September 22nd: Coot Loch, Stinky Bay, Baleshare, Loch Sandary, Balranald, Grenitote, Committee Road, The Range.

Weather: Early showers giving way to sunny spells on a west wind 14 C.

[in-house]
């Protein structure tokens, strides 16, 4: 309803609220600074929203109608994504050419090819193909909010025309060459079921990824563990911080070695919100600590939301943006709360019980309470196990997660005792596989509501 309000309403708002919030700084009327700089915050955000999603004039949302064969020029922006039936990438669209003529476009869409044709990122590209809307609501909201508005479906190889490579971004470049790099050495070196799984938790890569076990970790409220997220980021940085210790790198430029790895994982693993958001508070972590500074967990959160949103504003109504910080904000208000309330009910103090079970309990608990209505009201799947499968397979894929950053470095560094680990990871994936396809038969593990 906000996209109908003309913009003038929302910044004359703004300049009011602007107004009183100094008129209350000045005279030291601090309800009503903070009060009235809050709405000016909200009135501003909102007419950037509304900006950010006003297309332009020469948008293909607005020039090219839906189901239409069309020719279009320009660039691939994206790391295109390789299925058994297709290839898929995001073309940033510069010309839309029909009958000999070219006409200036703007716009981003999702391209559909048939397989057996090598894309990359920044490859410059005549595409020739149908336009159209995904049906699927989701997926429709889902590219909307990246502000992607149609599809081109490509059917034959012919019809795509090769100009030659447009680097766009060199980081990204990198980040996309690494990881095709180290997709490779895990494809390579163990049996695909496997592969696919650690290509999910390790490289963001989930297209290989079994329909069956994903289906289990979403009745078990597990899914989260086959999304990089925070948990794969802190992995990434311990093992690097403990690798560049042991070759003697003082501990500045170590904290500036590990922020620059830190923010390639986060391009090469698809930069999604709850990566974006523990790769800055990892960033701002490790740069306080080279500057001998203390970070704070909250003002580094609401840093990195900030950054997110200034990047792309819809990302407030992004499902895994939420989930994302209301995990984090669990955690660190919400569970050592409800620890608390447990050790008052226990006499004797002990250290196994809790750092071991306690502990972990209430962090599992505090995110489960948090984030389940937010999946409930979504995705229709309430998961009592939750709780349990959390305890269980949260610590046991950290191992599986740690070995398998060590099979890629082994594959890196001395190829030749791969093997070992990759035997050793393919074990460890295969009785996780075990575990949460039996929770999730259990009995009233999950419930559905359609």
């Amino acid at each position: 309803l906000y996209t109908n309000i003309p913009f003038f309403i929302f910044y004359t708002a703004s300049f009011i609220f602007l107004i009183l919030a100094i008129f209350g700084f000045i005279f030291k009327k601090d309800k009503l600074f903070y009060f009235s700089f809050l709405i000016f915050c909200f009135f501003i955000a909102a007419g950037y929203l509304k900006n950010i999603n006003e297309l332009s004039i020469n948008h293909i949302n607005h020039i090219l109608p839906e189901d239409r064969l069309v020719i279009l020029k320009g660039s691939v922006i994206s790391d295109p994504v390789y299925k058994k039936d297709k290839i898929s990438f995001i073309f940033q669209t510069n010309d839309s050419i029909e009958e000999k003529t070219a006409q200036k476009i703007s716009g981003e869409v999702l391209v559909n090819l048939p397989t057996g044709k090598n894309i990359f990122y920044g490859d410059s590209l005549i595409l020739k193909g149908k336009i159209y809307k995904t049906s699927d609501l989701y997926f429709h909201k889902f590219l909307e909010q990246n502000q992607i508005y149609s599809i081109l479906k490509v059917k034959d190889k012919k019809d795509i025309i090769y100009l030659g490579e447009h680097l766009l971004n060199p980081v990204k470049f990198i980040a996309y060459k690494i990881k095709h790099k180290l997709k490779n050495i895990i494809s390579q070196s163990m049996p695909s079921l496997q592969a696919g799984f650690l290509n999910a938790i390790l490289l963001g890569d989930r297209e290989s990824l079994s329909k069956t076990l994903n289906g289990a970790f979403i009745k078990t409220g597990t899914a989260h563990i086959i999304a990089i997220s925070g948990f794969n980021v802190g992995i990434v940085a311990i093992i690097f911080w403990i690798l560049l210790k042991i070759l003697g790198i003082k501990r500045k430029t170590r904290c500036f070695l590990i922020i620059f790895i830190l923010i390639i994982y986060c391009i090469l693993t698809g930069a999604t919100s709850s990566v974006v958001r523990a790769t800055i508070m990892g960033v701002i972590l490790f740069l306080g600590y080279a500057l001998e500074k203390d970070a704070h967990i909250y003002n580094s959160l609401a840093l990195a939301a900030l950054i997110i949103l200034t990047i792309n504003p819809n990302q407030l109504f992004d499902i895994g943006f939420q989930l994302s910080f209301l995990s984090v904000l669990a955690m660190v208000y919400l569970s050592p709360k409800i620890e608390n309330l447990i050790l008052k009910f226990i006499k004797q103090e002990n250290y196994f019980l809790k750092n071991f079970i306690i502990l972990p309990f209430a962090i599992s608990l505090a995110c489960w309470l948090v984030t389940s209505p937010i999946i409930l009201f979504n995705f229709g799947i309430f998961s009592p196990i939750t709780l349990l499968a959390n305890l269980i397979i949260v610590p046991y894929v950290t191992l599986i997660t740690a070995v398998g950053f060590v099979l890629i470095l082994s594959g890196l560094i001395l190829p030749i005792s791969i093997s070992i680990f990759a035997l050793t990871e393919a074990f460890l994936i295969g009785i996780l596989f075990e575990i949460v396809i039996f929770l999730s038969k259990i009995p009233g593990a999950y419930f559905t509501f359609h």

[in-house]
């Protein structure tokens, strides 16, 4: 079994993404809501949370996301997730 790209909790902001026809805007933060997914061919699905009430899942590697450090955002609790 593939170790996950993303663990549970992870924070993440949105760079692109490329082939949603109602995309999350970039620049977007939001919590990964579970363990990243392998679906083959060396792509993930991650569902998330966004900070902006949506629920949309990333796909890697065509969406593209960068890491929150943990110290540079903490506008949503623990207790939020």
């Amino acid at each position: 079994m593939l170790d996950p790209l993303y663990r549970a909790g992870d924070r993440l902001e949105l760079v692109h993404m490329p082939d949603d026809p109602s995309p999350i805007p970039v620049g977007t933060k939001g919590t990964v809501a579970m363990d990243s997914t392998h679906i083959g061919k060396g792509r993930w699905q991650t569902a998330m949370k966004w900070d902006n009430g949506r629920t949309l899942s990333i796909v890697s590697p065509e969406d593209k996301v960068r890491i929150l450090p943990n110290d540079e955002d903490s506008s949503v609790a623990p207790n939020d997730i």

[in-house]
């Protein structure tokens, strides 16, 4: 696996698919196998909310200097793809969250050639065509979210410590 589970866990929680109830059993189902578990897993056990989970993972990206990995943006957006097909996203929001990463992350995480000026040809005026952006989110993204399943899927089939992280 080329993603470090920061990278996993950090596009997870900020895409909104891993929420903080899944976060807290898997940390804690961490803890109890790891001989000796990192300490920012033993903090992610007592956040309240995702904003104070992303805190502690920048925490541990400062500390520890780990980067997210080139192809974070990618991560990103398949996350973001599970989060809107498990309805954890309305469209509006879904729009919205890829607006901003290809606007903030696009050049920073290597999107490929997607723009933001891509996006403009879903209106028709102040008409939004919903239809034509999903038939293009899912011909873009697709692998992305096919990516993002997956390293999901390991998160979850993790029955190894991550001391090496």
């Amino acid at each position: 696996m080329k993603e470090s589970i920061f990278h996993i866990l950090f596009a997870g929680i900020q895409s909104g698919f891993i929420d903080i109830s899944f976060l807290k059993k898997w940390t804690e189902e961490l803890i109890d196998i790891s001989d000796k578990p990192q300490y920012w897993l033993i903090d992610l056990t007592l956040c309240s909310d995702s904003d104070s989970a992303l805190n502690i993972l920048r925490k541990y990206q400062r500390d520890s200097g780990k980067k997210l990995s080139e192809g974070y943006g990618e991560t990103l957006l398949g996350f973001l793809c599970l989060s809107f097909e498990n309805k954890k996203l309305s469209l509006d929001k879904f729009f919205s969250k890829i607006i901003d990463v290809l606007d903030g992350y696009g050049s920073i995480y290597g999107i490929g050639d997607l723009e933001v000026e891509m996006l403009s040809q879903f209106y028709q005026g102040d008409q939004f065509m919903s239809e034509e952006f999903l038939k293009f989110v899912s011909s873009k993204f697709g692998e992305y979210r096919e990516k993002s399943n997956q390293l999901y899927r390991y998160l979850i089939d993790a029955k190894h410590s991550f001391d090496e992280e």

In the hotel grounds the group watched the local race of Song Thrush before heading up the road to Coot Loch. This small body of water is always good for wetland species with sightings of Gadwall, Northern Shoveler, Common Coot, Common Moorhen and Little Grebes. Stinky Bay is close by with the extensive amounts of seaweed attracting insects and consequently birds. The commoner species were observed along with a juvenile Pale-bellied Brent Goose. Our journey to North Uist took us over several causeways which link the various islands. I turned off to visit the extensive grasslands at Baleshare which attracts Northern Lapwing and European Golden Plovers in good numbers each year. A careful scan of the area produced both species along with Common Raven and the Greenland race of Northern Wheatear. At Loch Sandary similar birds were noted plus a pair of Whooper Swans, Tufted Duck and the Icelandic race of Black-tailed Godwits. Our visit to Balranald was rather quiet for birds on this visit with the highlights being a close flock of Twite and a single Corn Bunting the latter being in steep decline within the Outer Hebrides. Grenitote had little of note so we went to the viewpoint along the Committee Road where we watched a wide range of raptors - Golden Eagle, Hen Harrier, Eurasian Sparrowhawk and Eurasian Kestrel. A final visit to The Range did not produce anything new so we headed back to base on Benbecula for our final night on the southern islands.